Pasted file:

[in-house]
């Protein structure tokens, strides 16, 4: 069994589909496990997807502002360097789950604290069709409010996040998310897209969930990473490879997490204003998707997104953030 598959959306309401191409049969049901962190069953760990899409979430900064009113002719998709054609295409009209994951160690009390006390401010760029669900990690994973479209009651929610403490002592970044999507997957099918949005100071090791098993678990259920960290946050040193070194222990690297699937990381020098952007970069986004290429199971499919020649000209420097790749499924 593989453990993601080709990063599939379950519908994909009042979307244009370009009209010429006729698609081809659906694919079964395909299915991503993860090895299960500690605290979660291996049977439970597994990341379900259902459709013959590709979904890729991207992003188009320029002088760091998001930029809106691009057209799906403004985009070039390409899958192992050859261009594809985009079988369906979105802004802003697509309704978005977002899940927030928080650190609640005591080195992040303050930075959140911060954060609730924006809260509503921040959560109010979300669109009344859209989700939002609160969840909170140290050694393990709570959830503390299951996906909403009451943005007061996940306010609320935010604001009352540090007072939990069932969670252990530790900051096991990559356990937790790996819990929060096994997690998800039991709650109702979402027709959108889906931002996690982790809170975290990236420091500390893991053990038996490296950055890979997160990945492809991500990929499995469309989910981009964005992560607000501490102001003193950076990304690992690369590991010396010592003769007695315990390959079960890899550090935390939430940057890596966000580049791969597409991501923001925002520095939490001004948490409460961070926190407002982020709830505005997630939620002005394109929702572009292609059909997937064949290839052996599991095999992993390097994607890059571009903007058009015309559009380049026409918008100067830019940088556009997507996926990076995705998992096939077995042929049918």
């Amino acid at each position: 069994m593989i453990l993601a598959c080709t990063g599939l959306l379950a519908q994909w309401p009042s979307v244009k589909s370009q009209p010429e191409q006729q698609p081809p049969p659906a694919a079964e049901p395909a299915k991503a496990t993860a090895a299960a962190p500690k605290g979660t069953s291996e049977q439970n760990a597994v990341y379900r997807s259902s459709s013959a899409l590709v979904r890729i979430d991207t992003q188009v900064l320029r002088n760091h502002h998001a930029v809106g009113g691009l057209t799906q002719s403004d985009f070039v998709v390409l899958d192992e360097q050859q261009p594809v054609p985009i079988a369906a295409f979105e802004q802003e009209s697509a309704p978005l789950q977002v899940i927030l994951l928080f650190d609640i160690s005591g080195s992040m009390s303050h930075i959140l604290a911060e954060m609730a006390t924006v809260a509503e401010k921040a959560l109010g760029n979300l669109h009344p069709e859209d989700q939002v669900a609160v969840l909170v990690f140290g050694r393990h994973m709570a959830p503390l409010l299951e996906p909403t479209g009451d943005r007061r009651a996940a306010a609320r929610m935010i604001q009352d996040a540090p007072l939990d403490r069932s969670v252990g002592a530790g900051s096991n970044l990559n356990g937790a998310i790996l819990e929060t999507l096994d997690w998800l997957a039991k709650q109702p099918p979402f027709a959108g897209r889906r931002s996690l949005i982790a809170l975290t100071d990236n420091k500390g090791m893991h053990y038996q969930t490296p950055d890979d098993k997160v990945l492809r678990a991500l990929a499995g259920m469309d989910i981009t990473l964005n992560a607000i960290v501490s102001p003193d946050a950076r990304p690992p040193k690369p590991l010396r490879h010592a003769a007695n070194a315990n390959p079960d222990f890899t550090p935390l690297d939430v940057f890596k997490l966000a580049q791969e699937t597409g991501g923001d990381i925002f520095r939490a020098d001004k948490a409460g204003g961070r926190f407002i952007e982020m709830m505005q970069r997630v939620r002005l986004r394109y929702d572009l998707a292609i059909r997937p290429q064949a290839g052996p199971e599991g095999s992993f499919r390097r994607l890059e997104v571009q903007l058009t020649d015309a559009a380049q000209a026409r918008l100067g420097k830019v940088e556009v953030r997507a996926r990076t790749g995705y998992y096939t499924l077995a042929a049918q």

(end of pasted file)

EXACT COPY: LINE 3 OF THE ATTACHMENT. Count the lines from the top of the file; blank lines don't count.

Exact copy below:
């Amino acid at each position: 069994m593989i453990l993601a598959c080709t990063g599939l959306l379950a519908q994909w309401p009042s979307v244009k589909s370009q009209p010429e191409q006729q698609p081809p049969p659906a694919a079964e049901p395909a299915k991503a496990t993860a090895a299960a962190p500690k605290g979660t069953s291996e049977q439970n760990a597994v990341y379900r997807s259902s459709s013959a899409l590709v979904r890729i979430d991207t992003q188009v900064l320029r002088n760091h502002h998001a930029v809106g009113g691009l057209t799906q002719s403004d985009f070039v998709v390409l899958d192992e360097q050859q261009p594809v054609p985009i079988a369906a295409f979105e802004q802003e009209s697509a309704p978005l789950q977002v899940i927030l994951l928080f650190d609640i160690s005591g080195s992040m009390s303050h930075i959140l604290a911060e954060m609730a006390t924006v809260a509503e401010k921040a959560l109010g760029n979300l669109h009344p069709e859209d989700q939002v669900a609160v969840l909170v990690f140290g050694r393990h994973m709570a959830p503390l409010l299951e996906p909403t479209g009451d943005r007061r009651a996940a306010a609320r929610m935010i604001q009352d996040a540090p007072l939990d403490r069932s969670v252990g002592a530790g900051s096991n970044l990559n356990g937790a998310i790996l819990e929060t999507l096994d997690w998800l997957a039991k709650q109702p099918p979402f027709a959108g897209r889906r931002s996690l949005i982790a809170l975290t100071d990236n420091k500390g090791m893991h053990y038996q969930t490296p950055d890979d098993k997160v990945l492809r678990a991500l990929a499995g259920m469309d989910i981009t990473l964005n992560a607000i960290v501490s102001p003193d946050a950076r990304p690992p040193k690369p590991l010396r490879h010592a003769a007695n070194a315990n390959p079960d222990f890899t550090p935390l690297d939430v940057f890596k997490l966000a580049q791969e699937t597409g991501g923001d990381i925002f520095r939490a020098d001004k948490a409460g204003g961070r926190f407002i952007e982020m709830m505005q970069r997630v939620r002005l986004r394109y929702d572009l998707a292609i059909r997937p290429q064949a290839g052996p199971e599991g095999s992993f499919r390097r994607l890059e997104v571009q903007l058009t020649d015309a559009a380049q000209a026409r918008l100067g420097k830019v940088e556009v953030r997507a996926r990076t790749g995705y998992y096939t499924l077995a042929a049918q």